Useful Tips That Every Person Struggling With Sleep Apnea Must Know

Useful Tips That Every Person Struggling With Sleep Apnea Must Know | HealthSoul

Sleep apnea is a serious sleep disorder that affects an estimated 22 million Americans. Sleep apnea is when a person’s breathing is interrupted during sleep. This is bad news because it means the brain and the rest of the body may not be getting enough oxygen. Handling sleep apnea can be overwhelming with things like cleaning your CPA equipment.

If you’re struggling with sleep apnea, here are useful tips.

Sleep On Your Side

Sleep on your side


Not all cases of sleep apnea are severe enough to require the use of a machine or surgery. If your sleep apnea is only mild try sleeping on your side. Sleeping on your side with your back mostly straight, also known as the “log” position, can help cut down on sleep apnea. Sleeping on your side opens up your airways. There’s the added benefit of reduced neck and back pain since your spine stays aligned.

While you can switch sides because sleeping on either of your sides is good for you, sleeping on your left side is thought to have the most benefits to your overall health. In that position, your organs are freer to get rid of toxins while you sleep.

Here’s how to do it right:

  • Lie down on a medium-firm mattress and place a firm pillow underneath your head.
  • Lie down on your left side first. Your ears should be in line with your shoulders. Don’t tuck your chin into your chest by keeping your head down.
  • Keep your arms and hands below your face and neck, preferably parallel to the sides.
  • Put a firm pillow between your knees especially if you have low back pain. This will better align your spine.
  • Slightly lift your knees toward your chest so that there’s reduced pressure on your back.

Try Insomnia Treatments

Try Insomnia Treatments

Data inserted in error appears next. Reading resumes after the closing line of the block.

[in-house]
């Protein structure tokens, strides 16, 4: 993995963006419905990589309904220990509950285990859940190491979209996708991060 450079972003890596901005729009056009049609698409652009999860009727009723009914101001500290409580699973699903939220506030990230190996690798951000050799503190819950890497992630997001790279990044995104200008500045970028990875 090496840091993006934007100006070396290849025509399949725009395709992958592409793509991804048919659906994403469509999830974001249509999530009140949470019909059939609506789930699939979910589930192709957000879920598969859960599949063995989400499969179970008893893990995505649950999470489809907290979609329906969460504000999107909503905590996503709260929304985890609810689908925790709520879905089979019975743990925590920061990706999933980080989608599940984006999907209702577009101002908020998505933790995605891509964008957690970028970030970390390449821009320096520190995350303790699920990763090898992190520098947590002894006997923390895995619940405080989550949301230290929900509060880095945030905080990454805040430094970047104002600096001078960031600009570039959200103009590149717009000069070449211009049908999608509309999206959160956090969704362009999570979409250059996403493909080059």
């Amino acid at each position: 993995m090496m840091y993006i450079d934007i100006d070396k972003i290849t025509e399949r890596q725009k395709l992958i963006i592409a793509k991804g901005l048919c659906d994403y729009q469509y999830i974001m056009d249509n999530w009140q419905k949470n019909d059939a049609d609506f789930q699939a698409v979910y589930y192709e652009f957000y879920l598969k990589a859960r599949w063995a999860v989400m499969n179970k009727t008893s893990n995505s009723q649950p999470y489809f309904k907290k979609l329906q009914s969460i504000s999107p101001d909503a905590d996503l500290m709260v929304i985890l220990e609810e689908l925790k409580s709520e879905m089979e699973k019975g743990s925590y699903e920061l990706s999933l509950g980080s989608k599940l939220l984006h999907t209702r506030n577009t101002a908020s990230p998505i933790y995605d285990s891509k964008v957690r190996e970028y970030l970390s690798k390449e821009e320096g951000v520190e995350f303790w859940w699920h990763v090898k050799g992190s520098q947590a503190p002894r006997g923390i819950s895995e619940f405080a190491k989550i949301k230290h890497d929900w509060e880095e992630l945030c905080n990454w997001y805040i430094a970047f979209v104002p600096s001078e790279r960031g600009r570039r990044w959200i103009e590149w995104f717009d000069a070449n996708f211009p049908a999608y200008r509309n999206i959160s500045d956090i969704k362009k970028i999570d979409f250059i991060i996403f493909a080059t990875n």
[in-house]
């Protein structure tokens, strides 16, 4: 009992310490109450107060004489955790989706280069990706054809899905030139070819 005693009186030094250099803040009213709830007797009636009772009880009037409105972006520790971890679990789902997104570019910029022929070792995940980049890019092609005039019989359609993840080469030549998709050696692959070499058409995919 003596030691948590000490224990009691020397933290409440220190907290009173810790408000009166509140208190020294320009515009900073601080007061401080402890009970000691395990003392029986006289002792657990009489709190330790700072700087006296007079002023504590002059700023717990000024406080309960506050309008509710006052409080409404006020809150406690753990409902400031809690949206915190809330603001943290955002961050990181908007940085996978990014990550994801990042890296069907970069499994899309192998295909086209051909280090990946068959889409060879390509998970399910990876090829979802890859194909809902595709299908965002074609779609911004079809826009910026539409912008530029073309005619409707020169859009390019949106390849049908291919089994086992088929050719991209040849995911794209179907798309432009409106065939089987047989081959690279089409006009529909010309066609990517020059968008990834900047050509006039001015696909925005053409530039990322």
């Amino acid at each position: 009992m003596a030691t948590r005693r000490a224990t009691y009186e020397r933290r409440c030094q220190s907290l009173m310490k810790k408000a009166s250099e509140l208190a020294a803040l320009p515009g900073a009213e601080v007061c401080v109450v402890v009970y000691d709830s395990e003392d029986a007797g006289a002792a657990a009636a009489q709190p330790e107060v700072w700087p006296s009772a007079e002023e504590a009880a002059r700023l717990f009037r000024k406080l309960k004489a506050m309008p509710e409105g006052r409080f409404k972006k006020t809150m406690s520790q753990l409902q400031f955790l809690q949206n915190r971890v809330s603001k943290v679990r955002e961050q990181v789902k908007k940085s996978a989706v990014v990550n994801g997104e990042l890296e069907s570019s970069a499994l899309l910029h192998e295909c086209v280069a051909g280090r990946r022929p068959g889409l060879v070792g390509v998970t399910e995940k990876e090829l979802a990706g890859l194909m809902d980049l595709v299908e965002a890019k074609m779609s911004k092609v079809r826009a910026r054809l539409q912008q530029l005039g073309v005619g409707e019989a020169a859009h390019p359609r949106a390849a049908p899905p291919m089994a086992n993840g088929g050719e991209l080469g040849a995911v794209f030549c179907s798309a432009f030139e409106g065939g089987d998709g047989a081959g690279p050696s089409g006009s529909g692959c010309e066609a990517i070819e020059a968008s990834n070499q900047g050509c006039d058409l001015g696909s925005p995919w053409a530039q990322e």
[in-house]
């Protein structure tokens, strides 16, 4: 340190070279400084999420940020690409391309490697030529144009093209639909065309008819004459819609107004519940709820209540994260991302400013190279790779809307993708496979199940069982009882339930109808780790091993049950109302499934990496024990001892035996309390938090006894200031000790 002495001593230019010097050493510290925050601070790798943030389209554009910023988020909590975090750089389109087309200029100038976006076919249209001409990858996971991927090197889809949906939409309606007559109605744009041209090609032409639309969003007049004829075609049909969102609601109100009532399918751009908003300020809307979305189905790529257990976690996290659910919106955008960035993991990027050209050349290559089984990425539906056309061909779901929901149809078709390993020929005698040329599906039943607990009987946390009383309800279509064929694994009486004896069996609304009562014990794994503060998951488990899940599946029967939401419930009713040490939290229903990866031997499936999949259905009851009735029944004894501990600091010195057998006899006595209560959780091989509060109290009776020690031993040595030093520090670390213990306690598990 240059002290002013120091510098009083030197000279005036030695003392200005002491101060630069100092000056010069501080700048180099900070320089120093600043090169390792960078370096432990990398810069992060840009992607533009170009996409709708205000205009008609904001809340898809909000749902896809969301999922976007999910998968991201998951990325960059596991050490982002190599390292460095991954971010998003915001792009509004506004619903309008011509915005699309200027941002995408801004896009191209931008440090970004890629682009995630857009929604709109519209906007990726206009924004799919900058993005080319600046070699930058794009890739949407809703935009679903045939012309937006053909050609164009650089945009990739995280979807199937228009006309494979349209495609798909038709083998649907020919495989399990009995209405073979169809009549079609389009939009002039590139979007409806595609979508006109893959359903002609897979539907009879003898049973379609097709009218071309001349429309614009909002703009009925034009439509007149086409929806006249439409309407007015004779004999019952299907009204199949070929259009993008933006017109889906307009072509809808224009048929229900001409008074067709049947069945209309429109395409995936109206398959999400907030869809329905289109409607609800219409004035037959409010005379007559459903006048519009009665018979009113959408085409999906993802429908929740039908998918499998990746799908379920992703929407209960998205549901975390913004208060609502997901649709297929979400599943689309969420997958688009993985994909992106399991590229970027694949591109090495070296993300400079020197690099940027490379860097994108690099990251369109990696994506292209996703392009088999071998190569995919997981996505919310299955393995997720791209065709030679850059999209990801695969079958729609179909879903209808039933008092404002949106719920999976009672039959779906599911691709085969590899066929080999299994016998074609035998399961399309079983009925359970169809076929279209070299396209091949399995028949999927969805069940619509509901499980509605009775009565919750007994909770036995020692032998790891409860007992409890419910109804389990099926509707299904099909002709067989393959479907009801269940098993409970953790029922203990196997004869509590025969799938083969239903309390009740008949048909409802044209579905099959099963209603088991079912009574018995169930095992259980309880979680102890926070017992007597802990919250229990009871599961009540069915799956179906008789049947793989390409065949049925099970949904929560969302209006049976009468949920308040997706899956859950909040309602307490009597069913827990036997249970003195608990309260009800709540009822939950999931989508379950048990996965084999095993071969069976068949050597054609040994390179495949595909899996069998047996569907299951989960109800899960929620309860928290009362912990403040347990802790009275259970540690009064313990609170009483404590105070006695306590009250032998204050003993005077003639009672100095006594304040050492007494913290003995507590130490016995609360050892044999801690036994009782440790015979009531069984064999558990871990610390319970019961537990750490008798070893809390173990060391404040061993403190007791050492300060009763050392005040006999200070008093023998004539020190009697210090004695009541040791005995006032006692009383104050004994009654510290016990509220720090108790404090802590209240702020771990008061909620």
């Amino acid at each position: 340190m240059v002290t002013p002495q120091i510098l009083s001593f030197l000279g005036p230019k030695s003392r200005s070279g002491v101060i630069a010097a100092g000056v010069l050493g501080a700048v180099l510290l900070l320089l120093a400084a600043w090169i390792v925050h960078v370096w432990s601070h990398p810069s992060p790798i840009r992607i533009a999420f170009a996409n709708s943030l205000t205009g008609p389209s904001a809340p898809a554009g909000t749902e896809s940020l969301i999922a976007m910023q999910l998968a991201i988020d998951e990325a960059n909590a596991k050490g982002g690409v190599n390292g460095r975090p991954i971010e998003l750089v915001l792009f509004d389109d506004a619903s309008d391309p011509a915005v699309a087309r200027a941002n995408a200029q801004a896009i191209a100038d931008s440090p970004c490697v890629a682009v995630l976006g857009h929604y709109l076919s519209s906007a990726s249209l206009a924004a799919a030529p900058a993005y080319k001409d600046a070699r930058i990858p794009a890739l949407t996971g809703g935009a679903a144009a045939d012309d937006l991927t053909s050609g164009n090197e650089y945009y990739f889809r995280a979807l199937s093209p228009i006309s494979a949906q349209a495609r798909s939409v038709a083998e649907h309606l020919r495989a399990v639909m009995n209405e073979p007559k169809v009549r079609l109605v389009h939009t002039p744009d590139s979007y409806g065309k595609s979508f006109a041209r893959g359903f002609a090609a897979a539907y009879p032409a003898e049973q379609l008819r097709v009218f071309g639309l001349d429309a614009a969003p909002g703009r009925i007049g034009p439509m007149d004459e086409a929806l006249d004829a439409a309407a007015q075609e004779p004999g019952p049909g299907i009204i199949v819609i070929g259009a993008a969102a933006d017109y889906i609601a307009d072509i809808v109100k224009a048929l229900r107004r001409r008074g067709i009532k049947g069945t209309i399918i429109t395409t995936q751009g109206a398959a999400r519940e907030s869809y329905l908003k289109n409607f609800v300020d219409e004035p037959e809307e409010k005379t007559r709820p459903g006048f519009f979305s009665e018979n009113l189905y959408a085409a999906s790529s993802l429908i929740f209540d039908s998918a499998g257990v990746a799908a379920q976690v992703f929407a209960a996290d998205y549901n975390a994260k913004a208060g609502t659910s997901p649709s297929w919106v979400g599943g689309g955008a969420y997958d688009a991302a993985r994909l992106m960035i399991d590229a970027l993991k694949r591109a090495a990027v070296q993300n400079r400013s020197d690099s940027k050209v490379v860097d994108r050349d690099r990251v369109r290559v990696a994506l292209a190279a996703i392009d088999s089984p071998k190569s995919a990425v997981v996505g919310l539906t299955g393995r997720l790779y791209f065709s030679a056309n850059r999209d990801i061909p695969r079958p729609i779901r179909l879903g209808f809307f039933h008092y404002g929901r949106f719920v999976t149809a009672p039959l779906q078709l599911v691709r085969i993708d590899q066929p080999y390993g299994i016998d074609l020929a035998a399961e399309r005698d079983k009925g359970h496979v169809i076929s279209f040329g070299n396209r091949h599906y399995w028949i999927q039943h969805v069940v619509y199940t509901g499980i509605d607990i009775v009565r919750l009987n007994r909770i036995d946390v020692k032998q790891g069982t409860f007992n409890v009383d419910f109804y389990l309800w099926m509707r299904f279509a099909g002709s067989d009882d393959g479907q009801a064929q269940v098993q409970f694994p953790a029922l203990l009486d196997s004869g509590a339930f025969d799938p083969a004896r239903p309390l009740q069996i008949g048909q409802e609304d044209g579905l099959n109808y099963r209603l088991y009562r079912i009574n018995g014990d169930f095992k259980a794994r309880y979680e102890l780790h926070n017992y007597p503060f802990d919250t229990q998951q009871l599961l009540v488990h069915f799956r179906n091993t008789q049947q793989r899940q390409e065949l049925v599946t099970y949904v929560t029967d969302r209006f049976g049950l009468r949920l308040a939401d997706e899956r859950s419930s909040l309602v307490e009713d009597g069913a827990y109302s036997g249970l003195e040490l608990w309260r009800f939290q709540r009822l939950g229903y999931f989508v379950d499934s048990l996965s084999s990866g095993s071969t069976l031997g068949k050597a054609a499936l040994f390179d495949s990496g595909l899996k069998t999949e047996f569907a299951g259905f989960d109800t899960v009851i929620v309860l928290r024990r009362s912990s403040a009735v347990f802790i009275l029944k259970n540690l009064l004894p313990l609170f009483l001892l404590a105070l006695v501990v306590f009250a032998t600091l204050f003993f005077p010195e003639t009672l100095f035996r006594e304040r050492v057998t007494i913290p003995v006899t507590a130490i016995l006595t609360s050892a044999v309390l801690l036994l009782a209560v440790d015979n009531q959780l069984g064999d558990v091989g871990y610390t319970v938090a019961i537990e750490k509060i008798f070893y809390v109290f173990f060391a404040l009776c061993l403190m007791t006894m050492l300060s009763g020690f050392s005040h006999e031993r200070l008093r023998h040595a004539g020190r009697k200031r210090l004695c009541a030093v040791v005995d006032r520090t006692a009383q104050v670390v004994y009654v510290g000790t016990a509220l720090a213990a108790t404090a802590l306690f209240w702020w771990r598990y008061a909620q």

According to specialists sleep apnea is linked to insomnia. Insomnia is another sleeping disorder in which one has trouble falling asleep or staying asleep. You may combat sleep apnea by trying insomnia treatment techniques like:

  • Limiting your caffeine intake
  • Avoiding screens when it’s time for bed. This includes putting your phone away when you’re in bed
  • Avoiding heavy or spicy meals late at night
  • Limiting your alcohol consumption

How To Clean Your CPAP Machine

The most common type of sleep apnea is Obstructive sleep apnea (OSA). This type of sleep apnea causes pauses in your breathing, often because your throat or airways briefly collapse or something temporarily blocks them. Doctors often prescribe a continuous positive airway pressure (CPAP) machine. It sends a steady flow of oxygen into your nose and mouth as you sleep that keeps your airways open and helps you breathe normally.

The CPAP machine needs to be cleaned regularly. Here are the steps of cleaning cpap machines:

  • Clean the CPAP tubing, nasal mask, and headgear in a sink filled with warm water and a mild antibacterial dish detergent.
  • Swirl the parts around for about five minutes and rinse well.
  • Hang the tubing over a shower rod, on a towel rack, or in the laundry room so that all the water drips out.
  • The mask and headgear can be air-dried on a towel or hung on a hook or hanger.
  • Then, wipe down your CPAP machine with a damp cloth towel. The towel shouldn’t be too damp or wet because water could get into the machine and damage it.
  • Clean the filter by removing it and rinsing it in warm tap water by squeezing it under the water to get out dust. Then blot it down with a towel.
  • Clean your humidifier every week by emptying any remaining water and then washing the water chamber in the sink with warm soapy water. Rinse it and let it air-dry before placing it back into the CPAP unit.
  • Every other week you should disinfect the humidifier. Do this by soaking it in a solution of one part vinegar to five parts water for 30 minutes.

Note that you must use mild, non-perfumed soap to wash your CPAP machine. Also, use only distilled water to prevent mineral deposits that can build up and cause damage to your machine.

Stay Hydrated

If you have sleep apnea, you’re at risk of becoming dehydrated at night. Research conducted explains that this is because your body loses fluid when you open your mouth to breathe, thus accelerating the dehydration process.

Further studies show that sleeping six hours at night is associated with a higher risk of dehydration. A hormone called vasopressin, which makes sure our bodies don’t lose too much water while we sleep, is released in increasing amounts in the later stage of the sleep cycle, a stage you don’t get to when you have sleep apnea.

Make sure to drink copious amounts of water throughout the day.

With the right techniques and medical help, there’s no reason why sleep apnea should affect your sleep any longer.